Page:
If you believed that mosquitoes only cause malaria, dengue and chikungunya, you are wrong. Because, according to a recent WHO (World Health Organization) report, mosquitoes act as a vector for spreading a deadly disease known as zika. A native of Africa and Asia, zika is a viral infection caused by mosquito bite of Aedes mosquitoes, the strain that also transmits dengue and chikungunya. Unlike the other two diseases, zika has been declared a global emergency by the WHO. Here is what Dr Sudhir Kumar has to say about zika.
Zika is caused when a mosquito infected with the zika virus bites a healthy person. However, this is not the only mode of transmission. According to WHO, the virus can be spread through bodily fluids including saliva and urine and also from mother to baby during the initial stages of pregnancy, as the virus can be found in the amniotic fluid and placenta. As the virus can be transmitted through blood or seminal fluid, it is advised to be extra careful during blood transfusion and sexual intercourse. Click on the link to know more about how the zika virus spreads.
The risk of suffering from zika is high if you are -
- Immuno-compromised patients like those suffering from heart disease, diabetes, liver disease and elderly people and young kids.
- Those residing in mosquito-infested areas
- Travelling to zika-affected nations.
Don't panic, watch this video to know everything about the virus.
According to Dr Sandeep Sonawane, Consultant Physician, Sunshine Hospital, Nerul, Navi Mumbai, the symptoms of zika virus are almost the same as in the case of flu. These are -
Conjunctivitis (red eyes)
Myalgia (muscle pain) and/ joint pain
Here's more on the six symptoms of zika viral disease everyone should know.
After the mosquito bite, it usually takes around two to seven days for the symptoms to appear. According to The Pan American Health Organisation (PAHO), one out of every four people infected with the virus show symptoms.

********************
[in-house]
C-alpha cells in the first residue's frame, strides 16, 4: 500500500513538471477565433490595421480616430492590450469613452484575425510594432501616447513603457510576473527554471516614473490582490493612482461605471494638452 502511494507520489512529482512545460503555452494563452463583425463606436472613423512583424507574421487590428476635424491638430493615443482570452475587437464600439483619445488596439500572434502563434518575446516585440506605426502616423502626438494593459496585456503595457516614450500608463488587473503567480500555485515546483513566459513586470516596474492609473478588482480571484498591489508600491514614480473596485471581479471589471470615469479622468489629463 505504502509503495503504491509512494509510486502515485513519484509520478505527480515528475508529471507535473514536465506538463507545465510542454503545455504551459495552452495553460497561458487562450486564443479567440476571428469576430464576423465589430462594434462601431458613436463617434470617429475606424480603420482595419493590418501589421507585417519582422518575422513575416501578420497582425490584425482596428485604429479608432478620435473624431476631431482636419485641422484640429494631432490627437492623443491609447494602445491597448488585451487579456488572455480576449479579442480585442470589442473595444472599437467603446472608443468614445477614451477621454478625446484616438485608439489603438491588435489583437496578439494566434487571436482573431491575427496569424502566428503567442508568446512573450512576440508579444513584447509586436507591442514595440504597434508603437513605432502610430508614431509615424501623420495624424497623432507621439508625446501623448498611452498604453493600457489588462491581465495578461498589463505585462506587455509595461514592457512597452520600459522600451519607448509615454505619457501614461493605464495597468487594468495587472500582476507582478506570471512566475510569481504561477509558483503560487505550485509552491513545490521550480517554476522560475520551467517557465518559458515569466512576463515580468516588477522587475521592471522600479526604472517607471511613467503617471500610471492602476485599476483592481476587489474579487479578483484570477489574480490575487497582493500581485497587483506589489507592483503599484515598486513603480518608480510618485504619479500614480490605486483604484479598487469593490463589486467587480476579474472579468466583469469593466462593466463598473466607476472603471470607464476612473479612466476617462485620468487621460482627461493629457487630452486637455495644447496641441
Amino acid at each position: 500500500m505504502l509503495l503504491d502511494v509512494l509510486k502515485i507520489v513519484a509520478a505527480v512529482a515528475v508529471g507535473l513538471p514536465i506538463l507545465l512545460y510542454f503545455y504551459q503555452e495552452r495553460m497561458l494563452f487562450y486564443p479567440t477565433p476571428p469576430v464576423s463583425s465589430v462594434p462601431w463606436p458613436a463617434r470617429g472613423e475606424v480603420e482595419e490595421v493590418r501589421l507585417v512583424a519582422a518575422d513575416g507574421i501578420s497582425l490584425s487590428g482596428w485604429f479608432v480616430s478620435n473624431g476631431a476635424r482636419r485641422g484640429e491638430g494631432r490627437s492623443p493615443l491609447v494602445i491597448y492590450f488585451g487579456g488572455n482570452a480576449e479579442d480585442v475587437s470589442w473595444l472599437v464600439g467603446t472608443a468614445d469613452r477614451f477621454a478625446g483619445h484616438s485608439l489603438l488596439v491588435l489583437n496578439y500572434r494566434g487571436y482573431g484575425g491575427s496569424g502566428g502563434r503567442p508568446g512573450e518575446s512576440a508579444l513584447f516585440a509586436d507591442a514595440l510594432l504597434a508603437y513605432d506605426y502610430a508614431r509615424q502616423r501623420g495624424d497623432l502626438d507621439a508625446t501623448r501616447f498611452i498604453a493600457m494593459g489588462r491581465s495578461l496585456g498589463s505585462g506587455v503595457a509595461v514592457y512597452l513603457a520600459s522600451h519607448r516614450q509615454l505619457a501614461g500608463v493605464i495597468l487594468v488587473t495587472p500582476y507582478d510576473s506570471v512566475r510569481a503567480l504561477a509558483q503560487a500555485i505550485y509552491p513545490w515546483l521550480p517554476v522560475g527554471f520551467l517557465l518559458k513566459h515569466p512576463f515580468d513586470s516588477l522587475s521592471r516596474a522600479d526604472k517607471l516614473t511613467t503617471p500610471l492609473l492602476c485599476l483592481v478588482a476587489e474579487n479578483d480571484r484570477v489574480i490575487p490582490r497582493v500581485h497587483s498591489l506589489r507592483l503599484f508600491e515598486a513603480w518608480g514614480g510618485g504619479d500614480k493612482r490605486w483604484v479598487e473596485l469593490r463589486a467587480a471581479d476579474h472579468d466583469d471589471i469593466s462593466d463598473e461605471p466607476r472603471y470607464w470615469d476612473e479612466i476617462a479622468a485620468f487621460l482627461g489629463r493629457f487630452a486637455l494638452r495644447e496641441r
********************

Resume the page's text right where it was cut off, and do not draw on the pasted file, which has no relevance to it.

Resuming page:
As of now, no diagnostic guidelines have been released by the Indian government. However, it is usually done based on the symptoms and blood tests like CBC (Complete blood count) might help in detection of platelet count and RBCs. Also, ultrasound might help in detection of fetal brain development in case of pregnant women.
However, there have been reports that Brazilian researchers have developed a molecular test to detect Zika virus, which helps in detection of the virus in flat five hours. Here's more on the test to detect Zika designed by Brazillian scientists.
Unlike Swine flu and Ebola, Zika is not an air-borne disease and hence, there is no need to quarantine a patient. As the disease is symptomatic (shows symptoms), the patient is usually treated for the symptoms. Although there is no set guidelines for the treatment of Zika virus received by hospitals from the Indian Government, the primary aim treatment in such a case is to treat the patient based on the symptoms, says Dr Sudhir. It might include use of medications like paracetamol to lower the temperature and fever. However, aspirin is a strict no-no as it might further decrease platelet count. In case of low platelet count, the first line of treatment is to keep the patient hydrated with intravenous fluids, says Dr Sudhir. In addition to this, painkillers or any other medications are prescribed based on the symptoms and condition of the patient.